From the Burnley Express Archive: Did you go to late night screenings at this popular cinema?

It is 50 years since the opening of Studios 1 and 2 (and later 3). Doesn’t time fly!
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There is nothing original in that comment but when my colleague, Susan Barker, sent me this image, I had that sinking feeling about “where has it all gone?”. Time, I mean.

The opening of Studios 1 and 2, with the nearby Broadsword, seemed like a new beginning to us youngsters. Yes, I was young then. Not quite finished at University, with a year to go, and a change of venue, from Manchester to the excitements of London’s University College.

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I am afraid that the latter got the better of me and I can remember little of 1970 in Burnley. Those were the days of the latter stages of Burnley’s Central Area Redevelopment, when almost all the property from Hall Street to Curzon Street was summarily pulled down, regardless of its heritage value.

The entrance to Studio 1 and 2The entrance to Studio 1 and 2
The entrance to Studio 1 and 2

We lost the old Market Hall, in 1968, I think. The Thorn Hotel, the Empress Hotel, the great spinning mill on the site of Burnley’s ancient corn mill and numerous Burnley stores and shops, Altham’s and Webster’s, among them.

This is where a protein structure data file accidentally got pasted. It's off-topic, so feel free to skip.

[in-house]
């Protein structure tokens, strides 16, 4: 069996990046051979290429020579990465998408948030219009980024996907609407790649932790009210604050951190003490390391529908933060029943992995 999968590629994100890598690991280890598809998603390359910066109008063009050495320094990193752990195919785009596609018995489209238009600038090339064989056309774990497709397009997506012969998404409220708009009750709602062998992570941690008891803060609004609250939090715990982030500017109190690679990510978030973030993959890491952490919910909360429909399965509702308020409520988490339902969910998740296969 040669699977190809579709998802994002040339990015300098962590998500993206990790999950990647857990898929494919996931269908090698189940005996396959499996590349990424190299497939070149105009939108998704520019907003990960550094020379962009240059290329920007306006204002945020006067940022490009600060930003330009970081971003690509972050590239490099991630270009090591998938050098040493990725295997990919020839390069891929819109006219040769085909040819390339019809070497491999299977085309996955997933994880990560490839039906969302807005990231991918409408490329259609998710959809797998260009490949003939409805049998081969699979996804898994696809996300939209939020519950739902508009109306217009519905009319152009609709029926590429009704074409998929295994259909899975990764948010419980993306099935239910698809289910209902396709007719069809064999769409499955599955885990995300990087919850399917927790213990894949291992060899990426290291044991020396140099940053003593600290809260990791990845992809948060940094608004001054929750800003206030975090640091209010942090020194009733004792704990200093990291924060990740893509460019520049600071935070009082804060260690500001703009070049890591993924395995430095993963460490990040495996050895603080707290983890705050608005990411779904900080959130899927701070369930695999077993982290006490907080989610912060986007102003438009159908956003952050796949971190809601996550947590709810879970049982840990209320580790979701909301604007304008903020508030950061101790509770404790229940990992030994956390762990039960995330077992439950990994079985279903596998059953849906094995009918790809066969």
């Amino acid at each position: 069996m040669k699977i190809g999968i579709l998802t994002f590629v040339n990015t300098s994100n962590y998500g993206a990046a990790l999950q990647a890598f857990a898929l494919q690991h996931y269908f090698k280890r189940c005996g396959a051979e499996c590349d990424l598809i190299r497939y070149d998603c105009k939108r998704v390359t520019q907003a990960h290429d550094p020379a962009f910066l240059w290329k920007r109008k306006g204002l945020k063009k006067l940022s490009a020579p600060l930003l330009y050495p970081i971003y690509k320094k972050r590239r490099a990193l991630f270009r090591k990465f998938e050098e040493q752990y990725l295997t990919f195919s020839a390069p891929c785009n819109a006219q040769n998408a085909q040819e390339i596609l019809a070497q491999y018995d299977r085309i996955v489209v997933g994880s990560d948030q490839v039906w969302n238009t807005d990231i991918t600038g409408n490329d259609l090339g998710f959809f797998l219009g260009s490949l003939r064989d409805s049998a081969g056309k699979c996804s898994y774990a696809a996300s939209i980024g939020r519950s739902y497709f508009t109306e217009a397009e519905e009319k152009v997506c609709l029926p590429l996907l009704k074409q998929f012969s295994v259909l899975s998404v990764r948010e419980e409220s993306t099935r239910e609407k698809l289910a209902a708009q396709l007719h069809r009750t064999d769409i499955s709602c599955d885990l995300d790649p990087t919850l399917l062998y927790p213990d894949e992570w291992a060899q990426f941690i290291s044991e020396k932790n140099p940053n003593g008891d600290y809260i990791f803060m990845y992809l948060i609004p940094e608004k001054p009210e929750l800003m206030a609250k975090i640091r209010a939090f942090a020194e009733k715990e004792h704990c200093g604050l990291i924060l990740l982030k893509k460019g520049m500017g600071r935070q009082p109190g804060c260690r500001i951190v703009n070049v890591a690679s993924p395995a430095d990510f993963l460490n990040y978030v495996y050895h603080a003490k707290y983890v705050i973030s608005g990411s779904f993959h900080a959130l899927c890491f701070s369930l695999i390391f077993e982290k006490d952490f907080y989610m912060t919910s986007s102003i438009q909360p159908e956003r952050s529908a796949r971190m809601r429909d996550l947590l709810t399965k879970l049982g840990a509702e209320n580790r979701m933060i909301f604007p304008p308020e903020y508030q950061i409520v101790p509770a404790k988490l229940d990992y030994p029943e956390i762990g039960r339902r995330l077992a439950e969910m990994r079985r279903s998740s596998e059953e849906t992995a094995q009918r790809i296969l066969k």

The Burnley Express headline, at the time, was Twin Cinemas Launch(es) as the sun sinks on the Old Empire. This was a clever title referring to the sun setting on the British Empire and the final closure of the Empire cinema in Burnley. Of course, the two were not connected but, somehow, they seemed to be. Burnley had to face the new realities – whatever they were – just as Britain, its Empire already set, was preparing for its, abortive as we have since found out, European adventure.

The article infers that Studios 1 and 2 were owned by the Star Group and that they were to open on Monday, July 29th, 1970, with the last show at the Empire Cinema, also Star owned, on the night before. The Star Group also ran the Palace, which had shown its last film in 1962 but was converted for bingo, finally being demolished in 1973, as part of the town centre redevelopment plan.

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A special feature of the new cinemas was to be late night opening each Saturday, beginning at about 10-30 pm. The manager was to be Mr Robert Bush who had been in charge of the Empire for the past 18 months.

The Star Group had pioneered the twin cinema concept, and their newest venture in Burnley (they had 90 cinemas in the country) had a central projection room, with separate film projection units for each auditorium. There was a single foyer and booking office but the cinemas themselves were described as the “last word in luxurious design and lush furnishings”.

Unfortunately, Studios 1 and 2, and the Broadsword, for that matter, were not as long-lived as one might have hoped. For a time, Burnley was the largest town in England not to have a cinema, though a locally owned cinema, Unit 4, operated in Brierfield.